This paper studies the impact of local labor market conditions on the enrollment rates of Spanish youths into post-compulsory education at age 16. There are important motivations for this work. First, reducing the high school dropout rate is among the priorities of social policies in most countries. It is well known that youngsters that do no complete secondary education are relatively likely to experience unemployment, to hold unstable and low paid jobs, and to enjoy lower earnings growth along their careers (see Stern, Paik, Catterall, & Nakata, 1989; Katz & Murphy, 1991). For these reasons the Organization for Economic Cooperation and Development (OECD) suggests that countries should be concerned about “the number of adults who have not attained upper-secondary education and therefore are likely to lack the foundation needed to build up their human capital” (OECD, 1998a, p. 93). This policy recommendation strongly applies to the Spanish case. Although educational investment has been more spectacular in Spain than in any other OECD country over the past two decades (see Ministerio de Educación y Ciencia, 1994), the proportion of Spanish youngsters who stay in school at ages 16–18 is still, by OECD standards, fairly low. Second, unemployment has recently become one of the most serious problems hitting the Spanish economy. In the 1994 peak, joblessness was affecting a quarter of all workers, situating Spain at the top of the OECD list of countries as far as the overall unemployment rate is concerned. What is also striking are the low employment prospects of Spanish youths, whose unemployment rate is more than twice the adult rate (OECD, 1994, Table 1.13). Given these pieces of evidence, it is particularly insightful to study the impact of poor labor market performance, especially for youths, on the demand for upper secondary education in Spain. On the one hand, it can be argued that high youth unemployment rates may drive young people to postpone their entrance into the labor market, by reducing the expected gains from job search and therefore the opportunity cost of their educational investment. This mechanism tends to generate a positive effect of current youth unemployment on the probability of staying-on at school after the completion of compulsory education. On the other hand, an increase in adult unemployment may increase the probability of expected future unemployment, which reduces the returns to education, and hence the demand for schooling. Furthermore, higher prime age unemployment may imply tighter budget constraints for families with teenage children, therefore discouraging enrollment into post-compulsory education. The combination of these last two effects should deliver a negative impact of unemployment on enrollment rates (see Micklewright, Pearson, & Smith, 1990). The relationship between enrollment rates and economic conditions has been studied in the literature on the demand for education at different levels, providing somewhat mixed evidence. Pissarides (1981) finds a positive effect of the aggregate, adult rate of unemployment in a time-series model for the determination of the enrollment rate into post-compulsory education in Britain. Enrollment rates seem instead almost unaffected by the youth unemployment rate. A similar effect of the adult rate in Britain has also been documented on individual data (Rice, 1987 and Micklewright et al., 1990; Bennet, Glennerster, & Nevison, 1992). These contributions therefore seem to deliver an impact of labor market performance on enrollment rates that mainly works through its effect on the return to youth job search. For the United States, the time-series analysis by Mattila (1982) finds a positive effect of the general unemployment rate on male school enrollment. A positive impact is also documented on micro-data by Corman (1983), and is interpreted as an opportunity cost effect. The relative unemployment rate of the skilled is also included in Corman's work, as a proxy for the returns to education, but it turns out to have the expected impact on enrollment only in very few specifications. Work on college-level data by Grubb (1988) finds instead that university enrollment is not especially sensitive to labor market conditions. More recently, Betts and McFarland (1995) distinguish the effect of youth versus adult unemployment on new enrollments on a sample of US community colleges. They find a positive effect of both unemployment rates on full-time education demand, but the effect of youth unemployment turns negative when it comes to part-time education demand. Finally, for the Spanish case, previous work has mainly focused on the determinants of the demand for higher education. González López-Valcárcel and Dávila Quintana (1998) find a non-significant effect of unemployment on the demand for higher education in general, while a negative effect is detected by Modrego (1987) on the choice of enrolling into 5- versus 3-years degrees. More recently, Albert Verdú (2000) finds instead a positive impact of unemployment on the demand for higher education in Spain. It may be argued that these mixed results are at least partly the effect of the lack of the adequate unemployment control (in some cases), as well as the level of aggregation used for the characterization of local labor markets. In our analysis, we intend to identify the two contrasting effects of unemployment on the demand for post-compulsory education in Spain. This is done by conditioning enrollment rates at 16 on two unemployment concepts. We use the unemployment rate of youths aged 16–24 as a proxy for the opportunity cost of remaining in the schooling system. The general unemployment rate is instead included as a signal of poor employment prospects for the future, and/or as an indicator of budgetary restrictions. The use of both controls delivers quite clear-cut evidence: staying-on rates respond in fact positively to youth unemployment and negatively to adult unemployment for both males and females. The quantitative impact of youth and adult unemployment on the demand for education is then contrasted with the effect of usual family background controls such as parents' education and occupation. For this purpose, we use three cross-sections of youths, interviewed within the Spanish Labor Force Survey (EPA) in the second quarter of 1987, 1991 and 1996, respectively. In particular, for 1991, the availability of data from the Census of Population allows to match individual record files with very detailed information on unemployment rates by sex, age and educational qualification at the provincial level, and a number of other provincial indicators. We argue that entering the local (provincial) labor market best represents the alternative to schooling for youths aged 16, that tend to live with their parents. Provinces can adequately be considered as self-contained labor markets where young workers live and may look for a job. Search channels mostly used by youngsters such as local newspapers and public unemployment offices are in fact organized on a provincial basis. The organization of this paper is as follows. Section 2 presents a brief overview of the stylized facts that we address. In Section 3 the main characteristics of secondary education in Spain are summarized, and Spanish enrollment rates are compared with those of other OECD countries. Section 4 describes our framework for the study of staying-on rates and the data used. Section 5 presents our estimation results. Section 6 concludes and summarizes the main findings.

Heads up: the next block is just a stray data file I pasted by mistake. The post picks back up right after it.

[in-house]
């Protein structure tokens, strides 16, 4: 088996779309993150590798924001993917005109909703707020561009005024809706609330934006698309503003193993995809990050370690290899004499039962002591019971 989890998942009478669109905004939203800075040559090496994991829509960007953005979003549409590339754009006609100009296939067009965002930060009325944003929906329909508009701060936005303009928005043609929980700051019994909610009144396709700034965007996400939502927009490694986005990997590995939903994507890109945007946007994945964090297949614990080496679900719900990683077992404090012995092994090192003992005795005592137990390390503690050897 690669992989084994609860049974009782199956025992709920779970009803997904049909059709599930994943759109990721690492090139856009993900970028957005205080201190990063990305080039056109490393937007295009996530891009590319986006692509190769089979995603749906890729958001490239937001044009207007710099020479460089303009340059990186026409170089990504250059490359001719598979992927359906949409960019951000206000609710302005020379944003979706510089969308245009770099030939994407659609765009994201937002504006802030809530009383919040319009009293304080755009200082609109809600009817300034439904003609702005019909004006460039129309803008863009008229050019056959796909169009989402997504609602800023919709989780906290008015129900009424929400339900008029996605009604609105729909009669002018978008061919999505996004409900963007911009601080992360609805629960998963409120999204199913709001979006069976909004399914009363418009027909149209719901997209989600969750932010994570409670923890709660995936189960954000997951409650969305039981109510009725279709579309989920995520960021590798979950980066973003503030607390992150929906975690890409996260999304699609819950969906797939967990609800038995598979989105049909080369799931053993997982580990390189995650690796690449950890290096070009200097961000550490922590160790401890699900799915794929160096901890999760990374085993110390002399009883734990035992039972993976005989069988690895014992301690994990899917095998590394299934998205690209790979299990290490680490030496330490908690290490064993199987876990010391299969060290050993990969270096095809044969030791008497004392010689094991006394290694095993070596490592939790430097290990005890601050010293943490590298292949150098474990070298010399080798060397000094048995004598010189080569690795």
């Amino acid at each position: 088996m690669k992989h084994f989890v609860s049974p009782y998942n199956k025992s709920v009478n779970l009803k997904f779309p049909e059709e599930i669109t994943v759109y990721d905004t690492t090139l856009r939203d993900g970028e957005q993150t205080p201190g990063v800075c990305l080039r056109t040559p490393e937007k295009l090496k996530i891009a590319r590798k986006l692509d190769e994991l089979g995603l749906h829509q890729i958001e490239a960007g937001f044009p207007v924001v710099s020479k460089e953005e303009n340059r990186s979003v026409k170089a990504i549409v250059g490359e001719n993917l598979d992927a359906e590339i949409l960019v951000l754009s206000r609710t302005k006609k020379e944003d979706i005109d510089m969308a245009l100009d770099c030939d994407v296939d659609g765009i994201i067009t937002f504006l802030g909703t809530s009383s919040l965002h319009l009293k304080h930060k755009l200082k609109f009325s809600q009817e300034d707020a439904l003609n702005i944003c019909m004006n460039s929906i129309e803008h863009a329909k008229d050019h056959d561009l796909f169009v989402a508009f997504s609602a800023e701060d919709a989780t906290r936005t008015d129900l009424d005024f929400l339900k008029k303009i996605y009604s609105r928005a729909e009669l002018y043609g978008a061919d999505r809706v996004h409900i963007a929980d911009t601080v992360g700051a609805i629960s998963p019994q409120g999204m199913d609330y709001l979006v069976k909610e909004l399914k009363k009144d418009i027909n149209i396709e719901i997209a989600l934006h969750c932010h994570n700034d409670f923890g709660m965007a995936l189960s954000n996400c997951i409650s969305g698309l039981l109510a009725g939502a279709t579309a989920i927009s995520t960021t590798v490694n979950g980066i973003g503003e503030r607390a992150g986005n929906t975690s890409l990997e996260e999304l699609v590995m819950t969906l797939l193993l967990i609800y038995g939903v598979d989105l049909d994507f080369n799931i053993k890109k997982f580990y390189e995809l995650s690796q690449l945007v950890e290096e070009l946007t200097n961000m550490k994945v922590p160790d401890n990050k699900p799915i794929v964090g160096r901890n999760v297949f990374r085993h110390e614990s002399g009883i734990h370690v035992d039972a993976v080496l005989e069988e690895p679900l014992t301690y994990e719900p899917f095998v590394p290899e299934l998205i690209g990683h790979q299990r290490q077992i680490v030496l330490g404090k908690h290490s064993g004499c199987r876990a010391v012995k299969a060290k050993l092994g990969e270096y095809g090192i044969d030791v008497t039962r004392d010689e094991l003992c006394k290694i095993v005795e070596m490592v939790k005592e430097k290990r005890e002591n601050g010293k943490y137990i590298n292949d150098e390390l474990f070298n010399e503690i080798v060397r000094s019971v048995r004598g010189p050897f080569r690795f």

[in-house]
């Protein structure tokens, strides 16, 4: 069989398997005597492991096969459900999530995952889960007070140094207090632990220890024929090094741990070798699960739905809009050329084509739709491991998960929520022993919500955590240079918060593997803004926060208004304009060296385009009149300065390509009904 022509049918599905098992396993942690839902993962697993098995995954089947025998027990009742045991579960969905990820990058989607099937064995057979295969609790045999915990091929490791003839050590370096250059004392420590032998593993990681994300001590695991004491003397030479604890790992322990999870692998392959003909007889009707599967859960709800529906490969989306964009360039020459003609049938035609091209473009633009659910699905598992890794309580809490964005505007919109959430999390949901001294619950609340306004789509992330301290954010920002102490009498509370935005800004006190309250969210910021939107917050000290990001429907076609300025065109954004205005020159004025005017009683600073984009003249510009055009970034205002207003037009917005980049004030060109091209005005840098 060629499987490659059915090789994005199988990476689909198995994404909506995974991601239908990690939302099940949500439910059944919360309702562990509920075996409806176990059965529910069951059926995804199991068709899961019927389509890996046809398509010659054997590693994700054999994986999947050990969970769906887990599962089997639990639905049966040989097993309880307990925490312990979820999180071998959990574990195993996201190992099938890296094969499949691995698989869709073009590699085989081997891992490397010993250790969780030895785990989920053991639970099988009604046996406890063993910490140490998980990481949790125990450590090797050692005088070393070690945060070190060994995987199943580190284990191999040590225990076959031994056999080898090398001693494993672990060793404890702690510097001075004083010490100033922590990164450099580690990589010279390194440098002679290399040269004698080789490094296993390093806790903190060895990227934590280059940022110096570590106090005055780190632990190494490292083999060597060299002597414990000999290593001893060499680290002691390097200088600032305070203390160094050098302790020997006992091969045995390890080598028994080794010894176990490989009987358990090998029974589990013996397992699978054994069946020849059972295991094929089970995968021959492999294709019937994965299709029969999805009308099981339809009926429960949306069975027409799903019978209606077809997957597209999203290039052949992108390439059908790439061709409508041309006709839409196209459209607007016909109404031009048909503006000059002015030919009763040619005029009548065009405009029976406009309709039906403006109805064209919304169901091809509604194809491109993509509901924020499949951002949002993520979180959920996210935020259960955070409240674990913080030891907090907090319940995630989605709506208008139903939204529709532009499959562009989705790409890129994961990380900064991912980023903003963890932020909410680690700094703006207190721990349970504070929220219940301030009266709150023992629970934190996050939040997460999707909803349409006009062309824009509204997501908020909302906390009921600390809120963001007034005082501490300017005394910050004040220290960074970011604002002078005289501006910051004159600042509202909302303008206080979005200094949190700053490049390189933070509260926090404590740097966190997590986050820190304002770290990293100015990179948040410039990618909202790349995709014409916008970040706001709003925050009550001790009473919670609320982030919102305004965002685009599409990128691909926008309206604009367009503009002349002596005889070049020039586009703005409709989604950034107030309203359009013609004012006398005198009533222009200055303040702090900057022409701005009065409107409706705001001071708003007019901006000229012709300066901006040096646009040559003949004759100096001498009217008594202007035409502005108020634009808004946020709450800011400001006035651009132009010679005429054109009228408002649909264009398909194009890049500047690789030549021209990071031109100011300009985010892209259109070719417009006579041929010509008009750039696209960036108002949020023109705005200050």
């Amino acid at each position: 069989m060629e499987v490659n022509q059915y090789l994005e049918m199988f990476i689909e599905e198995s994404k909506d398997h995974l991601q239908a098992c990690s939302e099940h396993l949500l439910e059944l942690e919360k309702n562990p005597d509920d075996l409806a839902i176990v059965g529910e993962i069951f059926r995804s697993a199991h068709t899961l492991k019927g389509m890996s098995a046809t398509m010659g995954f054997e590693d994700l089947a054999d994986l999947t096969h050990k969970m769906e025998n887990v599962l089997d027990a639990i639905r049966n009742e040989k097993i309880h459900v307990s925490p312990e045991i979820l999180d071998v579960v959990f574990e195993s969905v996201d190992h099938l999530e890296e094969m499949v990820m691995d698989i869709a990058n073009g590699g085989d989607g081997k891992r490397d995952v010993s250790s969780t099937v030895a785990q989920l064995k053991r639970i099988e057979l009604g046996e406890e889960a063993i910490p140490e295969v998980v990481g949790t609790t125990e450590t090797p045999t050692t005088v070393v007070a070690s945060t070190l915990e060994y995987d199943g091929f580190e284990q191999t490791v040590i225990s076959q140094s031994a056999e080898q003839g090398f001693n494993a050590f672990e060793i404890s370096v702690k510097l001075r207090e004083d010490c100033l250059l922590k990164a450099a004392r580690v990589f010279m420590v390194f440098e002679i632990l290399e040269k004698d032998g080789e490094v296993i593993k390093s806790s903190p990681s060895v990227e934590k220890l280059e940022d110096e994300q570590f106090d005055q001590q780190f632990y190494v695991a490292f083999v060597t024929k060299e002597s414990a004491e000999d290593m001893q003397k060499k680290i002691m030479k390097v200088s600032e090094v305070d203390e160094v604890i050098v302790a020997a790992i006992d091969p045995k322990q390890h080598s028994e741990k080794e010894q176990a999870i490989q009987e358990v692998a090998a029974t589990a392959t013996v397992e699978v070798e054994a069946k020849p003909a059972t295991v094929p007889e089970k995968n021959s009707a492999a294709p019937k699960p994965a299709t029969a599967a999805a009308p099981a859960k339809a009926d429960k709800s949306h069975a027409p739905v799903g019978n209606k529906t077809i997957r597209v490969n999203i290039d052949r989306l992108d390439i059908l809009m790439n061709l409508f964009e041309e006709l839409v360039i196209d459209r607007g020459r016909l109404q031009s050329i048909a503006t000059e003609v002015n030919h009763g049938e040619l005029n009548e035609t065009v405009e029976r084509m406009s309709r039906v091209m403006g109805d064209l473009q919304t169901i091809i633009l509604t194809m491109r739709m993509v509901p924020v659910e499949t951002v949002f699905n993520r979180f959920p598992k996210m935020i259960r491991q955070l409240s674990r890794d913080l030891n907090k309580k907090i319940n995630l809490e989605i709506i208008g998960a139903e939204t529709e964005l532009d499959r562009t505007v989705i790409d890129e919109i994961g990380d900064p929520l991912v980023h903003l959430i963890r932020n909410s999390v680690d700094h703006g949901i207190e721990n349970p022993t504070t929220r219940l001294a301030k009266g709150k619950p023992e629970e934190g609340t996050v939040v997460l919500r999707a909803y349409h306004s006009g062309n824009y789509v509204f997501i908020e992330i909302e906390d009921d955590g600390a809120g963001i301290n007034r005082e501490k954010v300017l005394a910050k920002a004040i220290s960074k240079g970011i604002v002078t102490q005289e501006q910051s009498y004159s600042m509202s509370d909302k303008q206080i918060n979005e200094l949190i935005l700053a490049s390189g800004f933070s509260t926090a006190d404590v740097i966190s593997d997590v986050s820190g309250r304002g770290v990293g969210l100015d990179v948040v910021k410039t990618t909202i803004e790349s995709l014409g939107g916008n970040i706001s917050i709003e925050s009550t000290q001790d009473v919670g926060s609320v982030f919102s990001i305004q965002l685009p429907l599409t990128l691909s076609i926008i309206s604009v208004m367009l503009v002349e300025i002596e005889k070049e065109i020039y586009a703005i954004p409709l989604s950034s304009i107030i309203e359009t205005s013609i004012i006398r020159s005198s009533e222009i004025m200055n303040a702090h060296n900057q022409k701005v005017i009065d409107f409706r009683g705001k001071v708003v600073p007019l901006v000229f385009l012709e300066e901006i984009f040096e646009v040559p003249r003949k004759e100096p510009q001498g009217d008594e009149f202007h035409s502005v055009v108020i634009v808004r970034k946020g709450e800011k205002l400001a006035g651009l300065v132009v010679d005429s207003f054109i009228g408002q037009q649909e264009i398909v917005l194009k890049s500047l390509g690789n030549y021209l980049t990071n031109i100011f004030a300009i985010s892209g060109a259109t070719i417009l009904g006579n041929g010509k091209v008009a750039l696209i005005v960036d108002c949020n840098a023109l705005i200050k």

نتیجه گیری انگلیسی
Completion of upper secondary education (until the age of 18) is becoming the norm in OECD countries (see OECD, 1997 and OECD, 1998b). If Spain does not wish to deviate from this norm, effort should be made in order to encourage youngsters to stay-on at school longer. This paper empirically investigates the impact of family characteristics and local labor market conditions on the demand for upper secondary education at the age of 16. The decision to undertake post-compulsory education is influenced greatly by the cultural and social background of the household, with a substantial impact of parental education level on the demand for schooling. We also found evidence that secondary school students base their decisions regarding post-compulsory education on local unemployment rates. The direction of these effects is clearly in line with the human capital theory for the demand for education. An increase in youth unemployment raises school enrollment, due to the reduction in the opportunity cost of schooling. An increase in the overall rate of unemployment reduces instead enrollment rates, insofar it proxies more pessimistic employment prospects for the future and thus lower returns to schooling. Additionally, the relationship between enrollment rates and adult unemployment may capture the effect of tighter budget constraints in high unemployment areas. In general, we can conclude that high youth unemployment rates may have made some contribution to the rise in upper secondary enrollment in Spain. However, the main determinant of the decision to stay on at school beyond the age of 16 seems to be the educational level of parents. Further public effort may therefore be required to contrast such an inter-generational persistence in educational investment. Policies that increase the educational investment of a generation would in fact appear to have long-lasting effects on the future accumulation of human capital by younger cohorts.